Skip to main content
It looks like you're using Internet Explorer 11 or older. This website works best with modern browsers such as the latest versions of Chrome, Firefox, Safari, and Edge. If you continue with this browser, you may see unexpected results.

Mathematics Courses & Research

What is Mathematical Modeling

“Mathematical modeling is the process of using mathematics to study a question from outside the field of mathematics. A mathematical model is a representation of a particular phenomenon using structures such as graphs, equations, or algorithms. These models, in turn, produce new understandings about the original settings of interest and help students (and researchers) answer the questions that they have posed.”

 

Examples of questions that use mathematical modeling:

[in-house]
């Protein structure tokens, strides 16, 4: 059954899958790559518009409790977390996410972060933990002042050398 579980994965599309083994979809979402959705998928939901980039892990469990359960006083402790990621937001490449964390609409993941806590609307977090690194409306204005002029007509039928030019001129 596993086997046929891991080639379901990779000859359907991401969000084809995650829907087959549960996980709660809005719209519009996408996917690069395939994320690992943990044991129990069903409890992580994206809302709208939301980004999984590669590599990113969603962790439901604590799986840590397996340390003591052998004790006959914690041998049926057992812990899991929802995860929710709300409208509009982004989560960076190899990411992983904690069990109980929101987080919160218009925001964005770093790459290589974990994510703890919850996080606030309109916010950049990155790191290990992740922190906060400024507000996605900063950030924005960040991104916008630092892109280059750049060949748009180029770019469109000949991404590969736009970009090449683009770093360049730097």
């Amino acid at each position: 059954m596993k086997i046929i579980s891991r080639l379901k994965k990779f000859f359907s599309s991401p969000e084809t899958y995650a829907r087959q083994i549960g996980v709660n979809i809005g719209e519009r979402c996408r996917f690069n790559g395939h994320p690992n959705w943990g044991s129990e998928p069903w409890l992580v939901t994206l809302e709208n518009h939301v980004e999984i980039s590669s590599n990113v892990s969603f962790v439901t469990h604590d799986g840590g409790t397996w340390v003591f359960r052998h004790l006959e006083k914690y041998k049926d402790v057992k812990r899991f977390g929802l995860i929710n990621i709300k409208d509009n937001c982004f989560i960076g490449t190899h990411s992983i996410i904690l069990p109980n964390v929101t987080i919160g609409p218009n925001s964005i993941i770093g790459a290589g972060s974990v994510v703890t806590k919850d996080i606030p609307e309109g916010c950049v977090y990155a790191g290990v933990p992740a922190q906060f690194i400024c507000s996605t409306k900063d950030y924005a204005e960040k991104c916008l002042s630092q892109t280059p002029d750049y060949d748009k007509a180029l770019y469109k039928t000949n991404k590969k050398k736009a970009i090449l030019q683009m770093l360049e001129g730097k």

1. How does dirt affect the melting of snow mounds?
  2. What harvesting guidelines will protect a lobster population in the face of uncontrollable natural variations in the environment?
  3. How can delegates to the United Nations be seated to maximize harmony?
  4.  How should a town structure the penalties for speeding tickets in order to generate the greatest revenues?
  5. What arrangement of ceiling lights provides the most even illumination of a room?

 

from Mathematical Modeling:Teaching the Open-ended Application of Mathematics by Joshua Paul Abrams

Vogel Library, Wartburg College   |   100 Wartburg Blvd, Waverly, IA, 50677 |   Phone: 319-352-8500   | Email: asklibrarian@wartburg.edu